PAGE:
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FROM THIS EPISODE

Manfred M I had a personal reason to look forward to the opening of a new exhibition at the USC Fisher Gallery. Two good friends of mine were involved in it: Selma Holo, the Gallery Director and Manfred M-ler, a German-born artist who, since the late 80s, has made Los Angeles his home. In her introduction to the exhibition catalogue, Selma talks about her admiration for Manfred's art as well as that of Laurie Litowitz and Marta Palau, the two other artists in the show. Initially she planned to present their solo installations in the three stately rooms at the Fisher. But in the process of working with the artists, it occurred to Selma "that there was an umbrella under which they all fit." Thus came the title "Human Conditions" which reflects these artists' common concerns.

Marta Palau Marta Palau, who was born in Spain, has lived in Mexico since her family escaped during the Spanish Civil War. It's no surprise that her installation is a meditation on the subject of war as inseparable from human history. A sculpture of a fallen warrior, the central element of the installation, is a powerful life-size assemblage of decaying materials evoking the image of an ancient mummy. Especially memorable is a series of silhouettes of agitated human figures either running, dancing or fighting. Assembled from twigs and placed on the gallery walls, they are reminiscent of cave wall drawings.

Laurie Litowitz Laurie Litowitz, born in the US, has spent much of her life in Europe, India, and the last 20 years in Mexico. Her dream-like installation consists of hundreds of squares of translucent silk, loosely attached to the walls, with the word "peace" stenciled in gold in hundreds of different languages. Visitors' presence in the gallery inevitably creates a movement of air through the space, which makes the silk squares flutter, so you can almost hear multiple voices whispering the word "peace".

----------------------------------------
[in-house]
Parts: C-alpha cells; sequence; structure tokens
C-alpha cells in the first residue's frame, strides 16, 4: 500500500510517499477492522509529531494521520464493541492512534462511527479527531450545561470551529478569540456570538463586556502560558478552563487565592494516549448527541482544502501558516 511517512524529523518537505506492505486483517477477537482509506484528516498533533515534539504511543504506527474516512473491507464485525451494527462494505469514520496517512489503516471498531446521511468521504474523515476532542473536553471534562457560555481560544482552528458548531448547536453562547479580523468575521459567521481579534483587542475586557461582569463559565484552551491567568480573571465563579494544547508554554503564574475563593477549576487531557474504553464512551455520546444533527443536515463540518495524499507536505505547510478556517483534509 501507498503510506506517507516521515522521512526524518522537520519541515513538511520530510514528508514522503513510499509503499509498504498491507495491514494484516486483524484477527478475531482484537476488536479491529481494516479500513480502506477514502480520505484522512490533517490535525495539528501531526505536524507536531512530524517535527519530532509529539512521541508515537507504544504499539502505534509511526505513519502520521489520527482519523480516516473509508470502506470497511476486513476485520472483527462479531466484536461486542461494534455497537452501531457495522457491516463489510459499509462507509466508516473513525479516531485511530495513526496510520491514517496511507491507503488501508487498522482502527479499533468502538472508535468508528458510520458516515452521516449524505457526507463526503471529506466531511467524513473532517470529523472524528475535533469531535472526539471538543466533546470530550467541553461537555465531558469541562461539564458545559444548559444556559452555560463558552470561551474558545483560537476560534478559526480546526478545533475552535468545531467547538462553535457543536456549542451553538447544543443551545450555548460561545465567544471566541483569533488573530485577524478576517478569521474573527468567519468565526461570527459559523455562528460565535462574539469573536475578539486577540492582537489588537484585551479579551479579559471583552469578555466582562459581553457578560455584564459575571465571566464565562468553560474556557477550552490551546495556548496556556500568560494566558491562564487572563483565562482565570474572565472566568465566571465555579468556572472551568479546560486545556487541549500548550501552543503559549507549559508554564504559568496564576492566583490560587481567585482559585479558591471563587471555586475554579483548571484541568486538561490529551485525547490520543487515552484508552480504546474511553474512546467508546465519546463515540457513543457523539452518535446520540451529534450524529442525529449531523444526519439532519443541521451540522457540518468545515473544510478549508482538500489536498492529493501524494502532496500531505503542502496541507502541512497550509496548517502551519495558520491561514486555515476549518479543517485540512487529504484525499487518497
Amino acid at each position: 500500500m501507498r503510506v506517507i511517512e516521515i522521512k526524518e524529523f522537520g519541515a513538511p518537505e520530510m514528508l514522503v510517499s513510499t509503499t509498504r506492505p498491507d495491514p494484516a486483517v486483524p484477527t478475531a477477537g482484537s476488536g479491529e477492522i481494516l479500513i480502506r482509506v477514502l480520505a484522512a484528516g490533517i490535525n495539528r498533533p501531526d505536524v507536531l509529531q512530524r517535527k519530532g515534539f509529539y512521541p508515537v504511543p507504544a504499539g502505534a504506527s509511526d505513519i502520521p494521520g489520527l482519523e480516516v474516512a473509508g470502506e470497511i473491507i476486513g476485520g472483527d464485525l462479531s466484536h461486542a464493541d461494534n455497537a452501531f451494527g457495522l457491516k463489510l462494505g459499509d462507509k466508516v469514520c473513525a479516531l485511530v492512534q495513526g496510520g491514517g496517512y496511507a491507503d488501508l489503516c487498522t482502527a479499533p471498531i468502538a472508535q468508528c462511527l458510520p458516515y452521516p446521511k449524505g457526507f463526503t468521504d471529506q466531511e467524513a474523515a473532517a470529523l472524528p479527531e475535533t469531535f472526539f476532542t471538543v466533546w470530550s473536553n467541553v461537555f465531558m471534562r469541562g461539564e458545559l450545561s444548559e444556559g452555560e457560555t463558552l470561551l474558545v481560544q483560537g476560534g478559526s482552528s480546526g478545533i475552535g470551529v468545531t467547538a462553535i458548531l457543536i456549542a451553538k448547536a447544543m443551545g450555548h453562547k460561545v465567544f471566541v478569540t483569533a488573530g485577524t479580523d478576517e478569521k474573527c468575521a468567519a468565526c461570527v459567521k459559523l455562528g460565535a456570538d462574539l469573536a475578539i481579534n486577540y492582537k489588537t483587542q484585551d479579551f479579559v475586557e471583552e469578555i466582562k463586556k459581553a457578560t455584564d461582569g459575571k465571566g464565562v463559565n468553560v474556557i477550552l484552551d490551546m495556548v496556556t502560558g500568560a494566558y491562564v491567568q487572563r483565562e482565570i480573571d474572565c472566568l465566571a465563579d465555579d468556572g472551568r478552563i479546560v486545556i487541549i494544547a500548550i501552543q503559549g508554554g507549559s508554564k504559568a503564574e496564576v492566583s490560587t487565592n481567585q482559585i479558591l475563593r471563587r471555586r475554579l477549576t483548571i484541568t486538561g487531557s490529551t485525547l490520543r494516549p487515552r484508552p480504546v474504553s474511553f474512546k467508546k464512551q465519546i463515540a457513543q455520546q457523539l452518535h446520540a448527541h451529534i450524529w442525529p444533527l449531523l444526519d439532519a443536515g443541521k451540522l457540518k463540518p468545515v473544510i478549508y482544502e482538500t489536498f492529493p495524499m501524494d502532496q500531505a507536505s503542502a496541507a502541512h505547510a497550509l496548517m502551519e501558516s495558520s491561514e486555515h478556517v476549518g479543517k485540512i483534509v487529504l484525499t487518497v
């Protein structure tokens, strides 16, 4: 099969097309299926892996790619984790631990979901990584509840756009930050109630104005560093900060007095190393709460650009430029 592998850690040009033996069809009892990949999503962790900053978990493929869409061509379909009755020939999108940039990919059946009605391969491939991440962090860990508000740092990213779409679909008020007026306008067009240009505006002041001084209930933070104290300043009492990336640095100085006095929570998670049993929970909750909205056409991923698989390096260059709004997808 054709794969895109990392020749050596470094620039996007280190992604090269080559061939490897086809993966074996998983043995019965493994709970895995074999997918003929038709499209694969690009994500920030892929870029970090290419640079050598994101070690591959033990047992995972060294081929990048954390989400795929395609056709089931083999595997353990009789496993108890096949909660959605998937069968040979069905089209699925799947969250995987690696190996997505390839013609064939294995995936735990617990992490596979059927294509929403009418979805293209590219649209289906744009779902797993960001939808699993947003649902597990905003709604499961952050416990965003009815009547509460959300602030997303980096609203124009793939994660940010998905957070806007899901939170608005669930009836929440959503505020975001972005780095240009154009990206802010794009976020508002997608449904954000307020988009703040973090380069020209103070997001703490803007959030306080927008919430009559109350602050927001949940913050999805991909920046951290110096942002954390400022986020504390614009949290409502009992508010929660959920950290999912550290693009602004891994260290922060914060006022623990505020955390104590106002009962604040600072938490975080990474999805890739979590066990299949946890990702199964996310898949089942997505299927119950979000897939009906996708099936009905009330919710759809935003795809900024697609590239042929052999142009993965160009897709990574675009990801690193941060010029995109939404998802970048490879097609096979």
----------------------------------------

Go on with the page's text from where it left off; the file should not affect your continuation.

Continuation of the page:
Manfred M Manfred M-ler based his installation on an unfortunate incident: a car crash a few years ago that almost cost him his life. Luckily he survived, but his left hand had to be amputated. Strange as it may sound, instead of slowing him down, the accident seemingly accelerated his creative process. The central piece of his installation, titled "The Body Shop", is an actual car, resting on its side and completely bandaged in hundreds of yards of black elastic tape. It's clearly a direct reference to the accident, but there is another component to it. The artist's studio is adjacent to a yard full of salvaged cars and parts that he sees everyday from his kitchen window. And that's where the car in the gallery came from, connecting the painful and mundane aspects of his life.

My favorite element of the multi-part installation is a series of photographs the artist took of his own shadow, in which you can recognize the silhouette of his damaged left arm, while the right hand clicks the camera.

I'm not sure that going through the installation, a visitor will fully experience the irrepressibly positive life force which makes Manfred such a treasured friend to so many people, including myself. To get a more complete understanding of his art, one would be well advised to travel to Bergamot Station in Santa Monica. At the Rose Gallery, Manfred M-ler has a new exhibition of painted photographs, collages and paper sculptures fused with melancholy while demonstrating surprising elegance and a very disciplined mind.

Human Conditions
Manfred M-ler, Laurie Litowitz, Marta Palau
September 3-October 25, 2003
USC Fisher Gallery
823 Exposition Boulevard
University of Southern California
Los Angeles, CA 90089-0292
Phone: (213) 740-4561

Manfred M-ler
September 6-October 25, 2003
Rose Gallery
Bergamot Station
2525 Michigan Avenue, G-5
Santa Monica, CA 90404
Phone: (310) 264-8440

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